Don Bassey finally had enough.
A right knee wracked by cancer left the Vallejo musician with far too many agonizing days and sleepless nights. On a pain scale of 1 to 10?
“A 12,” Bassey said.
No more. With all medical options evaporated, Bassey decided to have his leg amputated Nov. 20 at David Grant Medical Center at Travis Air Force Base in Fairfield.
The bass player and former Empress Theatre general manager realized quickly his life had changed.
“It’s a trip being an independent person 68 years and all of a sudden you’re not,” Bassey said, thankful his significant other, Erin Bakke, has been at his side.
“I’m creating a lot of work for her,” Bassey said, managing an impish, yet grateful, smile. “She’s been amazing.”
Bassey was an electronics technician and nuclear reactor operator in the U.S. Navy from 1972 to 1978, stationed in Alameda, then Mare Island, Idaho and the Philippines.
“Somewhere along the line — where we don’t know — I picked up something; a subatomic particle that manifested itself in my right knee cap,” Bassey said.
It was toward the end of his Navy career and the knee started aching.
“I thought I strained it or sprained it or bumped it, who knows what,” Bassey said.
He found out at a friend’s house in 1983 when “it was hurting pretty bad … and I went down his front steps and the kneecap disintegrated. I imagine it felt something like that when you get shot,” Bassey said.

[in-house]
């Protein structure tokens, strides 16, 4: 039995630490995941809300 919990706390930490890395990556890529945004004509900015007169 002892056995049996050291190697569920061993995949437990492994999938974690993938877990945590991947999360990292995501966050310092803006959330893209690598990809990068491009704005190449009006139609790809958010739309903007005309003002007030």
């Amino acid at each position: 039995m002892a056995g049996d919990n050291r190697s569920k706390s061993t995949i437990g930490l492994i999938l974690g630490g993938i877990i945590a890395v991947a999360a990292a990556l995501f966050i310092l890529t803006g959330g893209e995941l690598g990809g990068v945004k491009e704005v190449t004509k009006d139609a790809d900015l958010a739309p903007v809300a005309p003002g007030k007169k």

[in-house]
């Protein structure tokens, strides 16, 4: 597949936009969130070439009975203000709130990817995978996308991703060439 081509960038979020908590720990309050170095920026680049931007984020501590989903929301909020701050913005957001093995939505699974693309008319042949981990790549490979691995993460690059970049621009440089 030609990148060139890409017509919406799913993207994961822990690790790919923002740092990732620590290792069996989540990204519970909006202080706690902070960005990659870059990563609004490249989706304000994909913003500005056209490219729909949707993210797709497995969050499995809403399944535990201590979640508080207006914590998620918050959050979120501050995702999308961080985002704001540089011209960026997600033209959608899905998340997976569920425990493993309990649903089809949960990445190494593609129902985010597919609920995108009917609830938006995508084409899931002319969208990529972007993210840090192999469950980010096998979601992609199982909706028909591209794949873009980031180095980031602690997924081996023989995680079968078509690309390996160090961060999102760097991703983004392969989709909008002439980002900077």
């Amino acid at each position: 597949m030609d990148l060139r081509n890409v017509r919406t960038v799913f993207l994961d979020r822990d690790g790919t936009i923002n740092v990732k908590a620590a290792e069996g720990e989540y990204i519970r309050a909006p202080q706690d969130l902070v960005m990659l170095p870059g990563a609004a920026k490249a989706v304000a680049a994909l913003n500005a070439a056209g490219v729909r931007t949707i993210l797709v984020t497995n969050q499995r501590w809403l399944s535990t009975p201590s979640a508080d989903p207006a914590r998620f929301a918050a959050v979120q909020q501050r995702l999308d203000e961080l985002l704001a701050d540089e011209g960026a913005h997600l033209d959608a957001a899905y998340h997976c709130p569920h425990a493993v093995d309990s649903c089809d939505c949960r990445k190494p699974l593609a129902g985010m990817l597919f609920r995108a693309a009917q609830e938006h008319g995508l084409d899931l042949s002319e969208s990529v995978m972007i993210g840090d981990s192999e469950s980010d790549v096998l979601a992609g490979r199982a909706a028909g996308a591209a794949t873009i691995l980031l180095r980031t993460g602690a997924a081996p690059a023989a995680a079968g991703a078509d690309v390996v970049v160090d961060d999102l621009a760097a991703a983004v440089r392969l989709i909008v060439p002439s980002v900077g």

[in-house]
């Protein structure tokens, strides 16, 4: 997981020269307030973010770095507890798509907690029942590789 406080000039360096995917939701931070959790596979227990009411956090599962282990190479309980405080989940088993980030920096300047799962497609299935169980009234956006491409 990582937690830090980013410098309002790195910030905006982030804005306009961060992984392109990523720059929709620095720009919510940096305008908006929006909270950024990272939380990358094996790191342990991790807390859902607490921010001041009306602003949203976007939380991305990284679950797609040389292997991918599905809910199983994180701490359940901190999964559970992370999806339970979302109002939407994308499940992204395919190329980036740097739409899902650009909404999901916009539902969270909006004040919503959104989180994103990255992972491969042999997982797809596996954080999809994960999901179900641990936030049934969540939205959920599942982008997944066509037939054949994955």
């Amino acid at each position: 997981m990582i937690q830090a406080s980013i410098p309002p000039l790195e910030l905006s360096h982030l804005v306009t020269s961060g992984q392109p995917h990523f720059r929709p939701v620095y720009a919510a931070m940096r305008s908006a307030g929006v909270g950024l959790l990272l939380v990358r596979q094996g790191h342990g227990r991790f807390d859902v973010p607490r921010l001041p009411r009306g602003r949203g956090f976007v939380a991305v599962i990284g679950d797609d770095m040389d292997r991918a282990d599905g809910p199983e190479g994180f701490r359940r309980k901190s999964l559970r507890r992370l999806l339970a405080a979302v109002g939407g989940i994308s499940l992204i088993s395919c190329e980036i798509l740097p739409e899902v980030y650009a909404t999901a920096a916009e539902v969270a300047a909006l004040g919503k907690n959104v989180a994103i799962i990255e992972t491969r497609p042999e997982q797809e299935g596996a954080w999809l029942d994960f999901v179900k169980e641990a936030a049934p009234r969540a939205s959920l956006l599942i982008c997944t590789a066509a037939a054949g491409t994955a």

A quick ER visit and surgery determined the knee had a rare form of cancer. The doctors, Bassey recalled, “said they had never seen anything like it except in rare cases of radiation exposure.”
The son of a Navy pilot, Bassey enlisted in his mid-20s.
“I needed to do something with my life,” he said. “I liked the military. I liked being in the Navy. But I wasn’t going to make a career of it. I wanted to get back to playing music.”
And he did, performing whenever possible with several bands. But the knee got worse, though Bassey thought the six weeks of radiation in 1983 would be it.
“The leg atrophied. It wasn’t in great shape after all that,” he said.
After two more surgeries — one removed what was left of his knee cap — “I went on my merry way,” Bassey said. “I did fine for a number of years; played competitive softball, worked a job and played music all the time.”
Admittedly, “I wasn’t as careful as I should have been,” Bassey said.”I was young and an athletic person. And the doctors said to do as much as I could do.”
The last couple of years, “it hurt all the time,” Bassey said. “All the time. And nothing would heal. The last few months, I was doing everything I could.”
Acupuncture … a sports medicine doctor … Bassey was running out of options.
“In the end, sleeping was terrible. I couldn’t sleep,” he said. “The only thing keeping it from hurting so terribly would be walking around. Sometimes, I’d spend all night walking around. It hurt so terribly I was almost screaming.”
A vascular surgeon from the VA told Bassey there were “a couple of things we can try,” but if nothing worked, “we’re probably going to have to cut the leg off.”
The words echoed. Bassey heard them the first time he visited a doctor for his knee 36 years ago.
“He said that when I wake up, I might not have my leg,” Bassey said. “I thought, ‘OK, I hope I have it when I wake up.’”